More on that ‘aggressor’ idea: re Vietnam

Sol Sanders is Remembering the fall of Vietnam from the perspective of one who was witness from the end of WWII. He says “Hopes for freedom died 40 years ago.”

These two currents — dedicated, efficient, merciless Stalinists with their calls on the Soviet Union and its propaganda and infiltration in the West — and the incompetent, feuding and often far too fallible non-Communists continued the Vietnamese struggle. That contest seemed to have been finally decided once and for all with the fall of the Saigon regime, the 40th anniversary of which we marked on April 30.

However painful the specter of Americans being hauled off the roof of the Saigon embassy as North Vietnamese tanks crashed through the Presidential Palace gates, the United States was ready to shrug and turn to other issues. Nor were officials in Washington ready to admit the cutoff in American military aid had produced the catastrophe. But alas, for the Vietnamese, it marked yet another milestone in that continuing struggle between an alien totalitarianism — morphing as Lenin had prophesied in his more pessimistic moments into traditional Asian despotism — and the universal search for freedom.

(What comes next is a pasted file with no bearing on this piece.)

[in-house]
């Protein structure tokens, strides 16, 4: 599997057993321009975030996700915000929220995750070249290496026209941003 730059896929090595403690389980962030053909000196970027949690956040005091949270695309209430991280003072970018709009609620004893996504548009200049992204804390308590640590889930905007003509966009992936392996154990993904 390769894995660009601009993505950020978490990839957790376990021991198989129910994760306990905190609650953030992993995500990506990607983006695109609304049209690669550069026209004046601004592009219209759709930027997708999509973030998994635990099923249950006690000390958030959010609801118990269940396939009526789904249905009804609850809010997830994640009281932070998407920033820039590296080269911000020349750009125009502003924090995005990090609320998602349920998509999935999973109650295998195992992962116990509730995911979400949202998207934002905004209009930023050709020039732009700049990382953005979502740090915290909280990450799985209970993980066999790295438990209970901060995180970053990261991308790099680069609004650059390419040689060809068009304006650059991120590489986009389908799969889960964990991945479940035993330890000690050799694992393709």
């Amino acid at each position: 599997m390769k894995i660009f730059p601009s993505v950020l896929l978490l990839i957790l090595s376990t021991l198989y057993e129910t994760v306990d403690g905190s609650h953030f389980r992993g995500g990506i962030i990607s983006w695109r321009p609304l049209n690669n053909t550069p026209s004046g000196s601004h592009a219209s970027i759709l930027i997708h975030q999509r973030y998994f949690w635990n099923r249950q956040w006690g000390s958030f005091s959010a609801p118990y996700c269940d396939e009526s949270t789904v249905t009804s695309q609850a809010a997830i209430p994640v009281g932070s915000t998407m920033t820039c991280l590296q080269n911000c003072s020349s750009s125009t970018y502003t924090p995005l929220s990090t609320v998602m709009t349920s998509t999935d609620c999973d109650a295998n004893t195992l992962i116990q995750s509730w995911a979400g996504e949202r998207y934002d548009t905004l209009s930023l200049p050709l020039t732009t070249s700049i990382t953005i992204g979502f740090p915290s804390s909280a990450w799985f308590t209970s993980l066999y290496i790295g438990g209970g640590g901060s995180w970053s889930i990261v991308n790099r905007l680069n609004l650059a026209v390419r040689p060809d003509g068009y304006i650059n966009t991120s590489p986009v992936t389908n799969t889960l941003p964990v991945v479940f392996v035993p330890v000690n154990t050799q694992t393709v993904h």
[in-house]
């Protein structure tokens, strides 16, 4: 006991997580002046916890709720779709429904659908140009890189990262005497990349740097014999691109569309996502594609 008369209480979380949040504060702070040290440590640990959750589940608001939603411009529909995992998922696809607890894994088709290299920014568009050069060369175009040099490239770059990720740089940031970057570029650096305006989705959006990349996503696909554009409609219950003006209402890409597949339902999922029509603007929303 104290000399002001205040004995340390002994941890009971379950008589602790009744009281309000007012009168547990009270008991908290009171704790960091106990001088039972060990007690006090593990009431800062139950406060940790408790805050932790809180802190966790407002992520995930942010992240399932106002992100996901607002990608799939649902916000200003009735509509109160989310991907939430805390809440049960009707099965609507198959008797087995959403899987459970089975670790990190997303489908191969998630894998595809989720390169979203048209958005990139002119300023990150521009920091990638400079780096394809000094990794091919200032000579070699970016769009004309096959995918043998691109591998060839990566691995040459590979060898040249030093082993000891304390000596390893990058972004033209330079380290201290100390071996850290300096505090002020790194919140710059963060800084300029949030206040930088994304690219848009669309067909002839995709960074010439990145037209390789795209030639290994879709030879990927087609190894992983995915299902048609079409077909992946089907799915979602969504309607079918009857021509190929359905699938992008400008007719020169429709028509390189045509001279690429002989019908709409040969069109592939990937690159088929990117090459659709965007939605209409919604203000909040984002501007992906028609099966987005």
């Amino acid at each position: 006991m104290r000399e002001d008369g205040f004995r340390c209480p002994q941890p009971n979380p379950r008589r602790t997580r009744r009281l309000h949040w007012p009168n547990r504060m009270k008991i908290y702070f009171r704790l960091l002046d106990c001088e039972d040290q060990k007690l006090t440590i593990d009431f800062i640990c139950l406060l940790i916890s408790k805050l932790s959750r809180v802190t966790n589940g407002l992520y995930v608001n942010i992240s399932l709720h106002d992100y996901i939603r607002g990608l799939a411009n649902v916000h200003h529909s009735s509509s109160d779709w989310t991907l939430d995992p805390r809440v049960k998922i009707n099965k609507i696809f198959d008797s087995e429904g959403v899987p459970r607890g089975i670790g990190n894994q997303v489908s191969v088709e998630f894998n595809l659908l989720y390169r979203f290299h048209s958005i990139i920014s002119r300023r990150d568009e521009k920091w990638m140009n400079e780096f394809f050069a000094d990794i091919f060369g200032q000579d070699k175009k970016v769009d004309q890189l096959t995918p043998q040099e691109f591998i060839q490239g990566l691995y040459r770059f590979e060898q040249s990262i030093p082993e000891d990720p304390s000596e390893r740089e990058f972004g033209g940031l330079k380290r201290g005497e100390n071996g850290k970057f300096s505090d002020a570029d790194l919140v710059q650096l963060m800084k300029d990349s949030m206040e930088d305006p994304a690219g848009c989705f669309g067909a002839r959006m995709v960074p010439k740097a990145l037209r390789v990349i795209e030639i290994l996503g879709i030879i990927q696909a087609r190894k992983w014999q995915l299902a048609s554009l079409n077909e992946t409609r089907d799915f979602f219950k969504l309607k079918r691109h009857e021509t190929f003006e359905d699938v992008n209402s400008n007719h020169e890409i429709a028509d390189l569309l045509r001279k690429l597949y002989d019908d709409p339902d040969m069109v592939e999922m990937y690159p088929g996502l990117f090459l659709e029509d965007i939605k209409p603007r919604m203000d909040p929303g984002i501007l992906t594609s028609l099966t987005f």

As with more than 1.5 million other Vietnamese refugees, “Tony” and his family made it to America. But he did not live to see the democratic Vietnam to which he had devoted his life. The continuing travesty in Vietnam today mocks those hopes. Nor do the new self-serving American rationalizations — in which some of our most aspiring politicians indulge — mask that the old fight still goes on if under different auspices.

The rationalizations continue. The same aggression is on display in the Crimea and the Ukraine. The same response wherein the U.S. gets ‘tired’ of standing up to such aggression is playing out in Iraq and Afghanistan and the mid-east. The academics have coined the term micro-aggression. That might be the right term for the “dedicated, efficient, merciless” efforts that include re-defining terms such as torture and promulgating deceit and dishonesty about goals and ambitions. The sad part is that so many succumb to this micro-aggression despite the lessons of history that show its end as a significant magnitude of human suffering.

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